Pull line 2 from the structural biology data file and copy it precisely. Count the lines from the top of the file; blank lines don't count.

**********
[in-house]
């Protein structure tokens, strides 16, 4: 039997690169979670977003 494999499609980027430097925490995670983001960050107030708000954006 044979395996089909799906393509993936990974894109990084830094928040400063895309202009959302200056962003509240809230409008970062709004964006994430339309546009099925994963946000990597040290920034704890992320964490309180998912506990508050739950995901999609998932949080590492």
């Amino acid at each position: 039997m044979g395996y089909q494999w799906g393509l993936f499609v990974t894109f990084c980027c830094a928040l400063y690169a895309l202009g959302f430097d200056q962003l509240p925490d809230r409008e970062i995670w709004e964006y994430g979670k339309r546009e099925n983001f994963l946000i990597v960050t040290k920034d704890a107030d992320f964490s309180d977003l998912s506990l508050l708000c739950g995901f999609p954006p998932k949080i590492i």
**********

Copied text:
């Protein structure tokens, strides 16, 4: 039997690169979670977003 494999499609980027430097925490995670983001960050107030708000954006 044979395996089909799906393509993936990974894109990084830094928040400063895309202009959302200056962003509240809230409008970062709004964006994430339309546009099925994963946000990597040290920034704890992320964490309180998912506990508050739950995901999609998932949080590492």